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Thoughts on Inspiration

Thoughts on Inspiration

A group of my LiveJournal friends did an impromptu ‘Ask Me Anything’ day last week. One of my friends asked me, “What words of inspiration would you share with the world?”

What I would share with the world is this:

We are all born on this earth to create. We needed a God to look up to, so we created one. We needed to capture the beauty around us, so we created art. We needed to preserve the thoughts and feelings in our hearts, so we created writing.

Creation is our birthright – it’s what defines us. And it is different in each person – we all have different creative talents. We are born with them; we can nurture them and hone them, but they are gifts – and gifts are meant to be shared. When you create, you bring something completely new into the world.

And when you do, be it art or writing or food or whatever, it needs to be shared. When you share your creativity, you then inspire. And inspiration is the greatest gift we can give to another person. What we create isn’t truly our legacy; it’s  that inspiration, passed from one to another like a wildfire, that we will be remembered.

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Posted by on May 10, 2015 in Reading and Writing

 

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Thoughts on The Deification Of Books

I’m a writer. And before that, I am a reader. I love a great story; if it’s very good, I will read it over and over. A good yarn, like your favourite vacation spot, should be returned to again and again. You will always find something new to love about it.

I sometimes find that folks get a wee bit precious about the actual book itself. To some, a book is a sacred object, which should be kept pristine, should never show signs of wear, should never look as if it has been touched by human hands. They swear that e-readers are the devil’s spawn because they want to feel the pages between their fingers.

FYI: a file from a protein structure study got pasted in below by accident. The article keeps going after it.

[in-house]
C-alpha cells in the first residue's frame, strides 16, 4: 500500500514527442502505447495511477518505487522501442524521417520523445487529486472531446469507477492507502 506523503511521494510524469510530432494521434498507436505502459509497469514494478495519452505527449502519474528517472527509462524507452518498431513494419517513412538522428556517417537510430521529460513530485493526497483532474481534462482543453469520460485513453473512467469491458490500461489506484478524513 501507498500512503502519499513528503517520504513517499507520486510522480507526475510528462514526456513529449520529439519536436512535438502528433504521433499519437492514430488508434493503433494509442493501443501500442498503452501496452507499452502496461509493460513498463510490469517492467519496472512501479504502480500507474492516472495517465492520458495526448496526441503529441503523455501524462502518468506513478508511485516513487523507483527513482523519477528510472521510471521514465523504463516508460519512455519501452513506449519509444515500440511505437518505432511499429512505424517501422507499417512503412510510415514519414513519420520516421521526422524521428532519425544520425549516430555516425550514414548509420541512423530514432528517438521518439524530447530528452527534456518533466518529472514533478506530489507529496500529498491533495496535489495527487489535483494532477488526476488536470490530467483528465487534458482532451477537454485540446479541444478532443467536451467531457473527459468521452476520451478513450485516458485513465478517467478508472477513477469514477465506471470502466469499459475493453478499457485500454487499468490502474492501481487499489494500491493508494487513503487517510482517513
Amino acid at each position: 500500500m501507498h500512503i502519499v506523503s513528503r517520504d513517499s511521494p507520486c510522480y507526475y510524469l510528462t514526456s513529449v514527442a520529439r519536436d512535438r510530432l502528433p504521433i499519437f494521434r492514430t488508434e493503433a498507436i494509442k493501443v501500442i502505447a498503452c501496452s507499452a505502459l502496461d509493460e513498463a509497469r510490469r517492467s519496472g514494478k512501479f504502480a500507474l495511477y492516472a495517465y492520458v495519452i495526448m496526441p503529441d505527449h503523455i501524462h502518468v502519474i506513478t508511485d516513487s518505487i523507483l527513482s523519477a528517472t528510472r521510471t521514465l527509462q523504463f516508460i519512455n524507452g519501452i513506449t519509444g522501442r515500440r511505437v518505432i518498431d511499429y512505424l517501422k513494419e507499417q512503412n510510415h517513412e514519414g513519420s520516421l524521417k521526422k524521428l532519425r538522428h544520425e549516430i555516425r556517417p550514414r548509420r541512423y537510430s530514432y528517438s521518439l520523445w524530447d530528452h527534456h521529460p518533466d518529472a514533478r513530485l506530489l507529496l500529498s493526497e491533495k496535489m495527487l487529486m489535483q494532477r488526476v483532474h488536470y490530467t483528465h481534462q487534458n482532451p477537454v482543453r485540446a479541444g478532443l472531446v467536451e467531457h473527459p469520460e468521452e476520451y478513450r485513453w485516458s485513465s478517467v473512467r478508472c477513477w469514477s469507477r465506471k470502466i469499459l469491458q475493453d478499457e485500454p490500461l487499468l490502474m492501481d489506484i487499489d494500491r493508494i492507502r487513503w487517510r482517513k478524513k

To me, waxing lyrical over a book is like showing reverence to a banana peel. It’s not the reason you buy the banana.

I love books, but I don’t believe in the sanctity of them as a physical object. Popular books are cheap; they are essentially disposable. I don’t believe in treating books like holy relics. If I wear it out, I can buy another one.The best books are the ones that look the worst, like a much loved teddy bear. If there is a book I want to keep pristine and unused, it’s usually because the actual item is a souvenir, a gift, or an artifact. A book I treasure and keep in perfect condition is not a book I want to read.

If it is a story I love, well, that’s different. I read the hell out of it. If I love a story, I will read it until the pages tatter and it falls apart. I treat it like a whore at a frat-house gang bang. I write in the margins, I dogear the edges, I crack the spine. I take it into the bath with me and let it blow up with moisture. I drop food in it and get it grease-stained and smear the ink  – because I don’t want to stop reading it for any reason.

I will mangle and devour and ravish it until it’s wrung out and panting and lighting up a cigarette and gasping, “Was it good for you, too?” I may respect it in the morning, but I’m going to give it a damn good seeing to in the meantime.  It is my greatest hope that, if I am ever published, my books will look like the beloved, ransacked, dog-eared messes that is the hallmark of all my favourite books. Comfortable, faded, overwashed and overworn. Those are the books I love over and over again.

A book is a vehicle – the story within is the journey. It’s the story that takes me there, not the paper and ink that prints it. When I go on a trip, I concentrate on the scenery, the activity, the weather, the sunsets and the great food. I don’t come home and talk about the car that took me there and brought me home. That’s what it’s supposed to do – whether it’s an actual physical book or an electronic file, it’s job is to deliver the goods.

 
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Posted by on May 2, 2015 in Reading and Writing

 

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